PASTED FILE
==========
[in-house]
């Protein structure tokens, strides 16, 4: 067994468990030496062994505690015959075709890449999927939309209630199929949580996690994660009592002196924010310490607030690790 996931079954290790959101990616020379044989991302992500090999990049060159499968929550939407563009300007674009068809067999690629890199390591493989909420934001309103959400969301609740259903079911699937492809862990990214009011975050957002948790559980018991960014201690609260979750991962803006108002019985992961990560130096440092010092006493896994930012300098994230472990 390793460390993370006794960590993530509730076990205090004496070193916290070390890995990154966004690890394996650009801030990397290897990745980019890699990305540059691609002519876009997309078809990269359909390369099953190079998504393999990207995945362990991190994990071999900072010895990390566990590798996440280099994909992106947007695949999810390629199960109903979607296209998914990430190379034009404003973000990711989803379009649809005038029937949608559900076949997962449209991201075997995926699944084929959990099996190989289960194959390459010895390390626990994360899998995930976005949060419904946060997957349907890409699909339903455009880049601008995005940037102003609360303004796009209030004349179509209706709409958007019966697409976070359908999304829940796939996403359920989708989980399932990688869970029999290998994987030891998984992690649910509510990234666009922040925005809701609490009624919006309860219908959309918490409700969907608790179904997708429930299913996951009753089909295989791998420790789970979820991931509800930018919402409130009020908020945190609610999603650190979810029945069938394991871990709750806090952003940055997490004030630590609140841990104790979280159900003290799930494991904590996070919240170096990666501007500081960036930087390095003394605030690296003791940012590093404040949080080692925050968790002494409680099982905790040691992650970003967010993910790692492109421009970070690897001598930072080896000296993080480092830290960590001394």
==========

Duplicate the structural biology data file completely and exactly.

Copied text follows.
[in-house]
């Protein structure tokens, strides 16, 4: 067994468990030496062994505690015959075709890449999927939309209630199929949580996690994660009592002196924010310490607030690790 996931079954290790959101990616020379044989991302992500090999990049060159499968929550939407563009300007674009068809067999690629890199390591493989909420934001309103959400969301609740259903079911699937492809862990990214009011975050957002948790559980018991960014201690609260979750991962803006108002019985992961990560130096440092010092006493896994930012300098994230472990 390793460390993370006794960590993530509730076990205090004496070193916290070390890995990154966004690890394996650009801030990397290897990745980019890699990305540059691609002519876009997309078809990269359909390369099953190079998504393999990207995945362990991190994990071999900072010895990390566990590798996440280099994909992106947007695949999810390629199960109903979607296209998914990430190379034009404003973000990711989803379009649809005038029937949608559900076949997962449209991201075997995926699944084929959990099996190989289960194959390459010895390390626990994360899998995930976005949060419904946060997957349907890409699909339903455009880049601008995005940037102003609360303004796009209030004349179509209706709409958007019966697409976070359908999304829940796939996403359920989708989980399932990688869970029999290998994987030891998984992690649910509510990234666009922040925005809701609490009624919006309860219908959309918490409700969907608790179904997708429930299913996951009753089909295989791998420790789970979820991931509800930018919402409130009020908020945190609610999603650190979810029945069938394991871990709750806090952003940055997490004030630590609140841990104790979280159900003290799930494991904590996070919240170096990666501007500081960036930087390095003394605030690296003791940012590093404040949080080692925050968790002494409680099982905790040691992650970003967010993910790692492109421009970070690897001598930072080896000296993080480092830290960590001394």